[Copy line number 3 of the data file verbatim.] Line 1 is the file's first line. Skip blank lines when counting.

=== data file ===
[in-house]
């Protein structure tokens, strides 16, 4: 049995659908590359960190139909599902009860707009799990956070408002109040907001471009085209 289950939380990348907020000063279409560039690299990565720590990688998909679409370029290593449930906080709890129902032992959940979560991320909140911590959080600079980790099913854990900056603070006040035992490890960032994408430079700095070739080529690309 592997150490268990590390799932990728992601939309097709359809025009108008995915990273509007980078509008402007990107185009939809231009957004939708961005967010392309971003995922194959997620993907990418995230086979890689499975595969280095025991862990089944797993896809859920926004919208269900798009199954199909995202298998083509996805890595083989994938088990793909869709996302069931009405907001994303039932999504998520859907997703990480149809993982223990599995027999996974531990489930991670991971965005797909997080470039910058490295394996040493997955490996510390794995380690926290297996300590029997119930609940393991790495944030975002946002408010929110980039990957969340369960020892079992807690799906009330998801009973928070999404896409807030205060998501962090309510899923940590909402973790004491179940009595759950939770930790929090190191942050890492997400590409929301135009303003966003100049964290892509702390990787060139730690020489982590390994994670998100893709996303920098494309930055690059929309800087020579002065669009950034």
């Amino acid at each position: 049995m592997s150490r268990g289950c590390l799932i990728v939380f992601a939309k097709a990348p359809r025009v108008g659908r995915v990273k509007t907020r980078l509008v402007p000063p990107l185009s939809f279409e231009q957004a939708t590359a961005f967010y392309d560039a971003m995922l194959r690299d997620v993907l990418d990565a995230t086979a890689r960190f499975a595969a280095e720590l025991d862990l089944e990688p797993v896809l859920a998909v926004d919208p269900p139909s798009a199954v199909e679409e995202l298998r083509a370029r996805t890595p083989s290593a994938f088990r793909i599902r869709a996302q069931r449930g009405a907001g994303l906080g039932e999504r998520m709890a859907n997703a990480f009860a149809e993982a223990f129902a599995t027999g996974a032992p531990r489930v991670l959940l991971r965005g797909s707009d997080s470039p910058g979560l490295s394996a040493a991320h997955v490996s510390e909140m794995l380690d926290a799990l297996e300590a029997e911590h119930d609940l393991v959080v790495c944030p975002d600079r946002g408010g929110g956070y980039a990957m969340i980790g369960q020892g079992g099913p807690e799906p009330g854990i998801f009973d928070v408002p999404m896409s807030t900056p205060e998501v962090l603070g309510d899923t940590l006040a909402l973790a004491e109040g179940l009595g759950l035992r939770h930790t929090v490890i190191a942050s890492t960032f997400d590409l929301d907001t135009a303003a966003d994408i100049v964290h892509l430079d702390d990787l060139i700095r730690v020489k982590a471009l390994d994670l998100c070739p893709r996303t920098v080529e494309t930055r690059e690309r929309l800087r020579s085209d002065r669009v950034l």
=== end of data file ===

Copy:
């Amino acid at each position: 049995m592997s150490r268990g289950c590390l799932i990728v939380f992601a939309k097709a990348p359809r025009v108008g659908r995915v990273k509007t907020r980078l509008v402007p000063p990107l185009s939809f279409e231009q957004a939708t590359a961005f967010y392309d560039a971003m995922l194959r690299d997620v993907l990418d990565a995230t086979a890689r960190f499975a595969a280095e720590l025991d862990l089944e990688p797993v896809l859920a998909v926004d919208p269900p139909s798009a199954v199909e679409e995202l298998r083509a370029r996805t890595p083989s290593a994938f088990r793909i599902r869709a996302q069931r449930g009405a907001g994303l906080g039932e999504r998520m709890a859907n997703a990480f009860a149809e993982a223990f129902a599995t027999g996974a032992p531990r489930v991670l959940l991971r965005g797909s707009d997080s470039p910058g979560l490295s394996a040493a991320h997955v490996s510390e909140m794995l380690d926290a799990l297996e300590a029997e911590h119930d609940l393991v959080v790495c944030p975002d600079r946002g408010g929110g956070y980039a990957m969340i980790g369960q020892g079992g099913p807690e799906p009330g854990i998801f009973d928070v408002p999404m896409s807030t900056p205060e998501v962090l603070g309510d899923t940590l006040a909402l973790a004491e109040g179940l009595g759950l035992r939770h930790t929090v490890i190191a942050s890492t960032f997400d590409l929301d907001t135009a303003a966003d994408i100049v964290h892509l430079d702390d990787l060139i700095r730690v020489k982590a471009l390994d994670l998100c070739p893709r996303t920098v080529e494309t930055r690059e690309r929309l800087r020579s085209d002065r669009v950034l």